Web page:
Blackstone’s Byron Wien, one of Wall Street’s most influential investors, said 2020 could be a big year for gold traders.

“Watch gold in 2020,” Wien said. “It has a chance to be an interesting investment.”

Wien, the most widely read man on Wall Street and a modern cult figure in investing, according to U.S. News & World Report, described his outlook for gold in a recent interview with CNBC, with his comments coming as the precious metal ticked above $1,500 an ounce. At 11 a.m. EST today, gold was at $1,514.05.

The price of gold saw big gains in 2019, up more than 17% on the year, according to FactSet, a particularly strong move considering stocks also are setting record highs, which could set the table for an even bigger year in 2020.

The break above $1,500 alongside record highs, a rebound in Treasurys and a strong dollar “leads to an assumption that bulls will buy into the new year, so the market is trying to position ahead of time,” BMO Capital Markets head of metals derivatives Tai Wong said, according to Bloomberg. “It has the momentum that is a little mysterious and no one wants to stand in the way.”

Wolfe Research analysts John Roque and Rob Ginsburg said last week that gold could rise as much as 15% in the coming months, hitting $1,700 an ounce by March, and Goldman Sachs also is betting big on gold for the new year.

A big focus for 2020 will be, as per the usual, the Federal Reserve’s interest rate policy. The Fed cut rates three times in 2019, the first three rates cuts in more than a decade. Heading into 2019, the central bank said it was likely to continue hiking rates. That was, at least until the stock market plunged from October through Christmas in 2018, forcing the Fed to rethink its next moves.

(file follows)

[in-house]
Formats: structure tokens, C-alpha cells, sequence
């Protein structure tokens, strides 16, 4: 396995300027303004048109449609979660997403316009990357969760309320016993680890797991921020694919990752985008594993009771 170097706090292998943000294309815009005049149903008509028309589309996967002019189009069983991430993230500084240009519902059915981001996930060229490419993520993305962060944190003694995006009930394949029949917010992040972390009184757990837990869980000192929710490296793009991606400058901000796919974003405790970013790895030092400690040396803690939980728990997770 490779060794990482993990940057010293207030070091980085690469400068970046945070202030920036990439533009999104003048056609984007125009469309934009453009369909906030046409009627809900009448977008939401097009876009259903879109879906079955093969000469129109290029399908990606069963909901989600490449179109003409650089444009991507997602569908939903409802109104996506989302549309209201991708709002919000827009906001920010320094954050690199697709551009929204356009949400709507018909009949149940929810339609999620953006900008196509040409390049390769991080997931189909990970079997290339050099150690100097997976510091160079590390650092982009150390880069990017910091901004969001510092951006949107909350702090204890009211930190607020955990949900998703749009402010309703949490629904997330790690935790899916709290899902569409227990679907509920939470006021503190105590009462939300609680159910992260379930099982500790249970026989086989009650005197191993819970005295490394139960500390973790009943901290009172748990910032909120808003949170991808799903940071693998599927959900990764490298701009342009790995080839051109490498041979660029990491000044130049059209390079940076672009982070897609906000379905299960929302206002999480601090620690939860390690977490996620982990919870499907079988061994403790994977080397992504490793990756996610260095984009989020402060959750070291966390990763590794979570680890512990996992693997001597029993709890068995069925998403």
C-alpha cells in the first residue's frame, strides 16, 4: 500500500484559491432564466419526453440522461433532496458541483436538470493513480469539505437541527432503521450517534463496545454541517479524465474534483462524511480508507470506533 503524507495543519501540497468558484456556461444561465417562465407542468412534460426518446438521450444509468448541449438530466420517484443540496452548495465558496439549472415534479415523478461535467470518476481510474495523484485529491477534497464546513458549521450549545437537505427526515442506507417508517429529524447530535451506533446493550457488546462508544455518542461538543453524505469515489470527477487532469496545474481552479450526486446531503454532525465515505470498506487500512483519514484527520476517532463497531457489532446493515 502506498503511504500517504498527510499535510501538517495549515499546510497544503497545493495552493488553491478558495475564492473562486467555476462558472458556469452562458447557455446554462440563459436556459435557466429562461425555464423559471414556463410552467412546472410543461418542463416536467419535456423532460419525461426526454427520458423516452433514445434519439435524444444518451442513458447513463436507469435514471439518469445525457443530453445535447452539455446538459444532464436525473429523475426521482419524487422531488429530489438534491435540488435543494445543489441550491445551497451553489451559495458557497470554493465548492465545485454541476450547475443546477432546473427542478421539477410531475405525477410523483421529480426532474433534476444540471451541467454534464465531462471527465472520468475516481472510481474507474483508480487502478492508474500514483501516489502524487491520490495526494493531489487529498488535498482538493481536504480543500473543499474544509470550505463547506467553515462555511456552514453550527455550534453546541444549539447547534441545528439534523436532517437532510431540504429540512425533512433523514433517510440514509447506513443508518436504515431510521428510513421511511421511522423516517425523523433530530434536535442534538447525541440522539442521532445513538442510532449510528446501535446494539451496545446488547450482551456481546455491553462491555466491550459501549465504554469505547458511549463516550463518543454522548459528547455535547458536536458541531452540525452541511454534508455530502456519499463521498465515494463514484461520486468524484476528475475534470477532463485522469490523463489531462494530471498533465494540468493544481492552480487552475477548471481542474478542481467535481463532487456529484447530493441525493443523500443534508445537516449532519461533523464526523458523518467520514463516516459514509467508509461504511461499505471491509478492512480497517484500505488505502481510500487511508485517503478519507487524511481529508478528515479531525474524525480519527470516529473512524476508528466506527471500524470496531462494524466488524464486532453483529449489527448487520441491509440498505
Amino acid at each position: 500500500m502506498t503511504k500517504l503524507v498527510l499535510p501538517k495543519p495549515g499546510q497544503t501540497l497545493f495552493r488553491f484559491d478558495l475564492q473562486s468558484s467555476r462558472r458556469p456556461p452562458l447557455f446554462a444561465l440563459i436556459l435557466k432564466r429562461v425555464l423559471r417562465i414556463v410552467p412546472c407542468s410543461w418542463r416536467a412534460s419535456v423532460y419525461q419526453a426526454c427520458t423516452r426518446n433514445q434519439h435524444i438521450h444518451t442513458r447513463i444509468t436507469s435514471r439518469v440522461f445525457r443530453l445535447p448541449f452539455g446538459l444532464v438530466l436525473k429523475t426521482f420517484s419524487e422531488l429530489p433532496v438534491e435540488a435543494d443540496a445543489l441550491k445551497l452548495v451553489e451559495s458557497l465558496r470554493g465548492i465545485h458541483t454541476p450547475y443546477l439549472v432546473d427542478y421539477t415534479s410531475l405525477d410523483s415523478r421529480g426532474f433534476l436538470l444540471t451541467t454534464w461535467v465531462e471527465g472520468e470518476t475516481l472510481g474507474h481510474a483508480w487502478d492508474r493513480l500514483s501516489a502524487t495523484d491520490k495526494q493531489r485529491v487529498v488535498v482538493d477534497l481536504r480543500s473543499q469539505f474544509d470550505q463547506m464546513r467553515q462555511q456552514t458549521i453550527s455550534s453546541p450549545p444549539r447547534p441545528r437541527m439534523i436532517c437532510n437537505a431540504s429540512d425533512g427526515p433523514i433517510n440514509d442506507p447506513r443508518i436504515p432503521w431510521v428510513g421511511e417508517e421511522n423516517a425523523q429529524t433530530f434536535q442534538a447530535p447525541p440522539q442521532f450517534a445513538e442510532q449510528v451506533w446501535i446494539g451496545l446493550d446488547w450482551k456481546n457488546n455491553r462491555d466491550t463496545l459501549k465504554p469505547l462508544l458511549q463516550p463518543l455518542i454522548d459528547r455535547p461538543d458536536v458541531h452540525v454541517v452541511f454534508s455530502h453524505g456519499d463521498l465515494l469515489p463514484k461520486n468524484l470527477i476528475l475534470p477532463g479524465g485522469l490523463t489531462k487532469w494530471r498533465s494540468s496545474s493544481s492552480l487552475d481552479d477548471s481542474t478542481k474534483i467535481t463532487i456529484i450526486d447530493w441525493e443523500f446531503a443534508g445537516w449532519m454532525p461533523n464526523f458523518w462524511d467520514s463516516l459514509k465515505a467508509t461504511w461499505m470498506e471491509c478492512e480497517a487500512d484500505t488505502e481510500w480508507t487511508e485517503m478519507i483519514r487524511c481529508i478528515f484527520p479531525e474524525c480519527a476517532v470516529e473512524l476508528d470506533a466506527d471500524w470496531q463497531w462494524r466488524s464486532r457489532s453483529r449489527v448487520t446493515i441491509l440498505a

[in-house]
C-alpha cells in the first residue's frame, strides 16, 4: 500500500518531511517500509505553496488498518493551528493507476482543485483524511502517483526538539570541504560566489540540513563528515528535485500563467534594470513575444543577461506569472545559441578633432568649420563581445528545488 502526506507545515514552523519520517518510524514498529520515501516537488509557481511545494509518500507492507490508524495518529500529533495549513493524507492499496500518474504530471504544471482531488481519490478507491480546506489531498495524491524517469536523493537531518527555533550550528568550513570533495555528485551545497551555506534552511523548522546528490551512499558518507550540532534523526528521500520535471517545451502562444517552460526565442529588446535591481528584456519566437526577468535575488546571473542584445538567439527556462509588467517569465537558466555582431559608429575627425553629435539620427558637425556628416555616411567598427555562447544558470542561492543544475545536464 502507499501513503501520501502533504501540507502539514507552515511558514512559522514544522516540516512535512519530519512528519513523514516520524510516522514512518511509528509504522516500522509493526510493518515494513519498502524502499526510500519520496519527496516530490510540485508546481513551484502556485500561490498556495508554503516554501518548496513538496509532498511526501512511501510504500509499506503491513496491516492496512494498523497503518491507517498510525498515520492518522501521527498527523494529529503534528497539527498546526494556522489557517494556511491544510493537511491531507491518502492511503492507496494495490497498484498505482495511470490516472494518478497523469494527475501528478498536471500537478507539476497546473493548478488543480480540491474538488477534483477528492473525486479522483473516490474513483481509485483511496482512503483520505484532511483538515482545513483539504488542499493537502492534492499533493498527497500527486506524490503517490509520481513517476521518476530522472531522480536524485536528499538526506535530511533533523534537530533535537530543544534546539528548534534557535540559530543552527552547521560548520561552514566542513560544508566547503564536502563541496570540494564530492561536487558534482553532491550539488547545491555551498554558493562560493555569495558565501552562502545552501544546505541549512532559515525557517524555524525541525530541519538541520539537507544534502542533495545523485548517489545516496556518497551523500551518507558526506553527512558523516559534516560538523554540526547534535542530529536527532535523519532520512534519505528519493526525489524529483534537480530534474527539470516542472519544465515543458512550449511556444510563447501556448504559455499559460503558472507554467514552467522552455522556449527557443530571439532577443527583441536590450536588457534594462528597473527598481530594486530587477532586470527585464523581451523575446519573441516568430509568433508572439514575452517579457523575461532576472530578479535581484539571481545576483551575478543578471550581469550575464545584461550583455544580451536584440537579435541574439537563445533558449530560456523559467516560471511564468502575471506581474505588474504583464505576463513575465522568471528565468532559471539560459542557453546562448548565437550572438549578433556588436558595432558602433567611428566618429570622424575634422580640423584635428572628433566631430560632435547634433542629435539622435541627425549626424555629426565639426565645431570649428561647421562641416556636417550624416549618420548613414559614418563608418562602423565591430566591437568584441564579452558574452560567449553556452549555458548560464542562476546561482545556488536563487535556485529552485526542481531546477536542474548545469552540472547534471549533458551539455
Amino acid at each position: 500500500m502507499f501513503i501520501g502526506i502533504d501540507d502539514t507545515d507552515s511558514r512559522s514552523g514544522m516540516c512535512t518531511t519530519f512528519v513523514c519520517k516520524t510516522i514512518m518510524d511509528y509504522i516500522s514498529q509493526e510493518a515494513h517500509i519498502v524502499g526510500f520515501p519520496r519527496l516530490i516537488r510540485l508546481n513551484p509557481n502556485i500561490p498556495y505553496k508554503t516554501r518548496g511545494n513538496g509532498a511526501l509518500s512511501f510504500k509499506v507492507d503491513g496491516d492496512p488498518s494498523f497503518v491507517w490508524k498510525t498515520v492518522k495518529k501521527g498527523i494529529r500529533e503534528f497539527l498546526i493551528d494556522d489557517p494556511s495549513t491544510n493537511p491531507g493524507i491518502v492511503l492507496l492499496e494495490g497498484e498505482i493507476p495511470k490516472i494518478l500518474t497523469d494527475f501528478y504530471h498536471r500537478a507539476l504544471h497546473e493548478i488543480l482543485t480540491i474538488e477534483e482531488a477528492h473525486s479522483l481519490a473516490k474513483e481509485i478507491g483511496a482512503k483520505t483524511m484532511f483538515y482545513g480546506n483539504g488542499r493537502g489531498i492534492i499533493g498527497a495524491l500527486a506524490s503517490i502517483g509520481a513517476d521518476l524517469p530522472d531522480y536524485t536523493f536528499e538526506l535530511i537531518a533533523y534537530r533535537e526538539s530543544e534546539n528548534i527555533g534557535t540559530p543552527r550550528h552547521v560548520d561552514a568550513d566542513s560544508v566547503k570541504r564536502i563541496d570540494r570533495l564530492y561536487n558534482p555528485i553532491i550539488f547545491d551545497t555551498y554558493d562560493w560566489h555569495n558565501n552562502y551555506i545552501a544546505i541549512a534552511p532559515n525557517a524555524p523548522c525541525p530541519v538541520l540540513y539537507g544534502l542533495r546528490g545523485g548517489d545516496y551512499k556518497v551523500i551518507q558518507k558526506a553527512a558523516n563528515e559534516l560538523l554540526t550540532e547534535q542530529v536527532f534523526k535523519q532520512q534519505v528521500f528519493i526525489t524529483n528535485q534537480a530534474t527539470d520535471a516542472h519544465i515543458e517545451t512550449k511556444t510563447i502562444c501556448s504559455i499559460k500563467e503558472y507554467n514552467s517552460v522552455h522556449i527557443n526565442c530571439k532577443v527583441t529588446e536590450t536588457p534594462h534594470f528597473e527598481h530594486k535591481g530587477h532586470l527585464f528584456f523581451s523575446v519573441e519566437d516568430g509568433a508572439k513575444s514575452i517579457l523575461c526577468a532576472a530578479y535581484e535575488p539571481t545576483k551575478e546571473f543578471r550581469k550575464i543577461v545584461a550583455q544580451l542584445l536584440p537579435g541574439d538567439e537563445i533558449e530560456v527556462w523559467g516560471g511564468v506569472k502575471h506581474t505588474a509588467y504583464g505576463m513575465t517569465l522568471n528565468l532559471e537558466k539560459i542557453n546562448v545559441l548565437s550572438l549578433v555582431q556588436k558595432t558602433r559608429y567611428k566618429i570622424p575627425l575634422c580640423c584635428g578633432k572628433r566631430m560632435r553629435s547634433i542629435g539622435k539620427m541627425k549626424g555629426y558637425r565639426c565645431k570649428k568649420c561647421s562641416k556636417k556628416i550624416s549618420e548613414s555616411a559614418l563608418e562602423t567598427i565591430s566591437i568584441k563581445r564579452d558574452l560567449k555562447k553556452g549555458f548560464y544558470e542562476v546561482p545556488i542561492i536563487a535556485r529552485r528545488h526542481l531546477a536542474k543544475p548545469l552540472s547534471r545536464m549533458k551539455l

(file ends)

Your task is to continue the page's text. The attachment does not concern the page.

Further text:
“Without a dovish Fed pivot, it’s unlikely gold will make explosive gains, but it does appear the market is trying to carve out a new higher trading range,” AxiTrader chief Asia market strategist Stephen Innes wrote in a note, adding that the current move upward “is a very favorable sign for gold bulls.”

Looking ahead, Wien said he doesn’t see any major risks to the record long bull market, such as rising inflation or someone like Sens. Bernie Sanders or Elizabeth Warren defeating incumbent President Donald Trump in the 2020 election, coming to fruition.

Wien said to look for rates to remain at the current 1.5% to 1.75% range, and for Trump to win another term in 2020.

“Right now, I don’t see any severe thunderstorms inflicting the market in 2020,” he said.

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